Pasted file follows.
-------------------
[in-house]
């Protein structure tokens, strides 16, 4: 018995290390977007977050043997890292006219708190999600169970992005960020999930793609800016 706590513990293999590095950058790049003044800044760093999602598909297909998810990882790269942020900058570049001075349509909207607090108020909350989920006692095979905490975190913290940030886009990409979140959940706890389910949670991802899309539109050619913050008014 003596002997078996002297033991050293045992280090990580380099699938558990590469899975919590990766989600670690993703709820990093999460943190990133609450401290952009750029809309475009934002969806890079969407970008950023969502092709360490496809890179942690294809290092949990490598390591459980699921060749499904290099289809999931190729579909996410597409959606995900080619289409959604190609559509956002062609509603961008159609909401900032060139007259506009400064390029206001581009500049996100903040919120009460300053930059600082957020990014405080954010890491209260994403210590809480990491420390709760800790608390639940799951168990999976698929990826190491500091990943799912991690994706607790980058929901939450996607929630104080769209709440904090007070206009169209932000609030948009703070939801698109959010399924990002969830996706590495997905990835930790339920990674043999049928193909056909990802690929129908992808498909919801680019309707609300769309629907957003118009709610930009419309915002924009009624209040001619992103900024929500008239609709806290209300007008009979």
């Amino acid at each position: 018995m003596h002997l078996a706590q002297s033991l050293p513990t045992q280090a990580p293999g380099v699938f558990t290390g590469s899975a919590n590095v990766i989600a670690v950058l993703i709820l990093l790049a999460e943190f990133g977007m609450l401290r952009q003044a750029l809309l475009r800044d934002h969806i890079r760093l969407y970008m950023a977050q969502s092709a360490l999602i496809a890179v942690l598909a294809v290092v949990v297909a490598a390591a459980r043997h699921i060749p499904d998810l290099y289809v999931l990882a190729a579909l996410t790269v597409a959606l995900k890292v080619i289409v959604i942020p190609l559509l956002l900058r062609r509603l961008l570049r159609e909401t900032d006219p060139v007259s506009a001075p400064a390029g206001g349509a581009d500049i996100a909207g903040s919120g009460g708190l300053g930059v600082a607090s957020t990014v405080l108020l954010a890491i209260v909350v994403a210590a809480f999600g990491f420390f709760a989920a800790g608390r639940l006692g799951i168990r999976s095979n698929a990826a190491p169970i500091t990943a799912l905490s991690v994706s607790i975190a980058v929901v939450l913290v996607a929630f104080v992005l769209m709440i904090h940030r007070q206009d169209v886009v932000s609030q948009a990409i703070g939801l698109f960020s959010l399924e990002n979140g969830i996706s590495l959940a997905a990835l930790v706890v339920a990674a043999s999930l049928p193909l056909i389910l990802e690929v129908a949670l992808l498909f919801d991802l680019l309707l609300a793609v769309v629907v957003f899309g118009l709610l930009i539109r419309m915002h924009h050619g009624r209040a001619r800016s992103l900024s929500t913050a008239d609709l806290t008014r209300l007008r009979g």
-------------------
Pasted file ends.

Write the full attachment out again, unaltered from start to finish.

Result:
[in-house]
């Protein structure tokens, strides 16, 4: 018995290390977007977050043997890292006219708190999600169970992005960020999930793609800016 706590513990293999590095950058790049003044800044760093999602598909297909998810990882790269942020900058570049001075349509909207607090108020909350989920006692095979905490975190913290940030886009990409979140959940706890389910949670991802899309539109050619913050008014 003596002997078996002297033991050293045992280090990580380099699938558990590469899975919590990766989600670690993703709820990093999460943190990133609450401290952009750029809309475009934002969806890079969407970008950023969502092709360490496809890179942690294809290092949990490598390591459980699921060749499904290099289809999931190729579909996410597409959606995900080619289409959604190609559509956002062609509603961008159609909401900032060139007259506009400064390029206001581009500049996100903040919120009460300053930059600082957020990014405080954010890491209260994403210590809480990491420390709760800790608390639940799951168990999976698929990826190491500091990943799912991690994706607790980058929901939450996607929630104080769209709440904090007070206009169209932000609030948009703070939801698109959010399924990002969830996706590495997905990835930790339920990674043999049928193909056909990802690929129908992808498909919801680019309707609300769309629907957003118009709610930009419309915002924009009624209040001619992103900024929500008239609709806290209300007008009979």
């Amino acid at each position: 018995m003596h002997l078996a706590q002297s033991l050293p513990t045992q280090a990580p293999g380099v699938f558990t290390g590469s899975a919590n590095v990766i989600a670690v950058l993703i709820l990093l790049a999460e943190f990133g977007m609450l401290r952009q003044a750029l809309l475009r800044d934002h969806i890079r760093l969407y970008m950023a977050q969502s092709a360490l999602i496809a890179v942690l598909a294809v290092v949990v297909a490598a390591a459980r043997h699921i060749p499904d998810l290099y289809v999931l990882a190729a579909l996410t790269v597409a959606l995900k890292v080619i289409v959604i942020p190609l559509l956002l900058r062609r509603l961008l570049r159609e909401t900032d006219p060139v007259s506009a001075p400064a390029g206001g349509a581009d500049i996100a909207g903040s919120g009460g708190l300053g930059v600082a607090s957020t990014v405080l108020l954010a890491i209260v909350v994403a210590a809480f999600g990491f420390f709760a989920a800790g608390r639940l006692g799951i168990r999976s095979n698929a990826a190491p169970i500091t990943a799912l905490s991690v994706s607790i975190a980058v929901v939450l913290v996607a929630f104080v992005l769209m709440i904090h940030r007070q206009d169209v886009v932000s609030q948009a990409i703070g939801l698109f960020s959010l399924e990002n979140g969830i996706s590495l959940a997905a990835l930790v706890v339920a990674a043999s999930l049928p193909l056909i389910l990802e690929v129908a949670l992808l498909f919801d991802l680019l309707l609300a793609v769309v629907v957003f899309g118009l709610l930009i539109r419309m915002h924009h050619g009624r209040a001619r800016s992103l900024s929500t913050a008239d609709l806290t008014r209300l007008r009979g």